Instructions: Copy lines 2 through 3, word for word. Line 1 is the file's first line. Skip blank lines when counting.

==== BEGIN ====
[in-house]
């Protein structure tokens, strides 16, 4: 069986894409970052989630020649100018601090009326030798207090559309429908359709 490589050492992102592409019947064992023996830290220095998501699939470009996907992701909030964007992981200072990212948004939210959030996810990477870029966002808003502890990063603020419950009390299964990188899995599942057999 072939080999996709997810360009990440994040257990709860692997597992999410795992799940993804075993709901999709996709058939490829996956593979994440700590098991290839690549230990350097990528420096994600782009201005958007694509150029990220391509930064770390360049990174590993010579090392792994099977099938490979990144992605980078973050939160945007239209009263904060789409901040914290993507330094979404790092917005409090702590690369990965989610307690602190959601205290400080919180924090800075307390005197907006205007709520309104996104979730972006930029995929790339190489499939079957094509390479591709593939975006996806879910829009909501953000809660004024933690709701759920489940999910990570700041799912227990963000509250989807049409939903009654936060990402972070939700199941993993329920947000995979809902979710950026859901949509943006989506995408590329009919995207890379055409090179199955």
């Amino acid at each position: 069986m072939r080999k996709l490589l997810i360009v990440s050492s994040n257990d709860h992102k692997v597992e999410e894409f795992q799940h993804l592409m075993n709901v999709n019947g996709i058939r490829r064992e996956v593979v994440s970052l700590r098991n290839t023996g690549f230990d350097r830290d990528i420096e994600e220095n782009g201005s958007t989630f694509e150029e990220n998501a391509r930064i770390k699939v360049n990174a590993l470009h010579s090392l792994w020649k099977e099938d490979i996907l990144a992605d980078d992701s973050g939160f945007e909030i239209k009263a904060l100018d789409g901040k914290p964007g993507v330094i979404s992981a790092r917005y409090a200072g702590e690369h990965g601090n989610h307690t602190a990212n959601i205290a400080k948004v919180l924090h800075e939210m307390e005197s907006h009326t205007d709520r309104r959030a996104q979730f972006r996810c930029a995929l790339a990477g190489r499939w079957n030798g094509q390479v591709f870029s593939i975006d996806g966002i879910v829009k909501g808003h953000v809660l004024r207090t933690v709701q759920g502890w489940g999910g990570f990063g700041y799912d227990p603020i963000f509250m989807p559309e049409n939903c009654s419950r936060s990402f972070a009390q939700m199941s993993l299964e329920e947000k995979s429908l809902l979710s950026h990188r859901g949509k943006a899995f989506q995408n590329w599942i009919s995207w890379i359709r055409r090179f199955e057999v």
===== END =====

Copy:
């Protein structure tokens, strides 16, 4: 069986894409970052989630020649100018601090009326030798207090559309429908359709 490589050492992102592409019947064992023996830290220095998501699939470009996907992701909030964007992981200072990212948004939210959030996810990477870029966002808003502890990063603020419950009390299964990188899995599942057999 072939080999996709997810360009990440994040257990709860692997597992999410795992799940993804075993709901999709996709058939490829996956593979994440700590098991290839690549230990350097990528420096994600782009201005958007694509150029990220391509930064770390360049990174590993010579090392792994099977099938490979990144992605980078973050939160945007239209009263904060789409901040914290993507330094979404790092917005409090702590690369990965989610307690602190959601205290400080919180924090800075307390005197907006205007709520309104996104979730972006930029995929790339190489499939079957094509390479591709593939975006996806879910829009909501953000809660004024933690709701759920489940999910990570700041799912227990963000509250989807049409939903009654936060990402972070939700199941993993329920947000995979809902979710950026859901949509943006989506995408590329009919995207890379055409090179199955």
């Amino acid at each position: 069986m072939r080999k996709l490589l997810i360009v990440s050492s994040n257990d709860h992102k692997v597992e999410e894409f795992q799940h993804l592409m075993n709901v999709n019947g996709i058939r490829r064992e996956v593979v994440s970052l700590r098991n290839t023996g690549f230990d350097r830290d990528i420096e994600e220095n782009g201005s958007t989630f694509e150029e990220n998501a391509r930064i770390k699939v360049n990174a590993l470009h010579s090392l792994w020649k099977e099938d490979i996907l990144a992605d980078d992701s973050g939160f945007e909030i239209k009263a904060l100018d789409g901040k914290p964007g993507v330094i979404s992981a790092r917005y409090a200072g702590e690369h990965g601090n989610h307690t602190a990212n959601i205290a400080k948004v919180l924090h800075e939210m307390e005197s907006h009326t205007d709520r309104r959030a996104q979730f972006r996810c930029a995929l790339a990477g190489r499939w079957n030798g094509q390479v591709f870029s593939i975006d996806g966002i879910v829009k909501g808003h953000v809660l004024r207090t933690v709701q759920g502890w489940g999910g990570f990063g700041y799912d227990p603020i963000f509250m989807p559309e049409n939903c009654s419950r936060s990402f972070a009390q939700m199941s993993l299964e329920e947000k995979s429908l809902l979710s950026h990188r859901g949509k943006a899995f989506q995408n590329w599942i009919s995207w890379i359709r055409r090179f199955e057999v």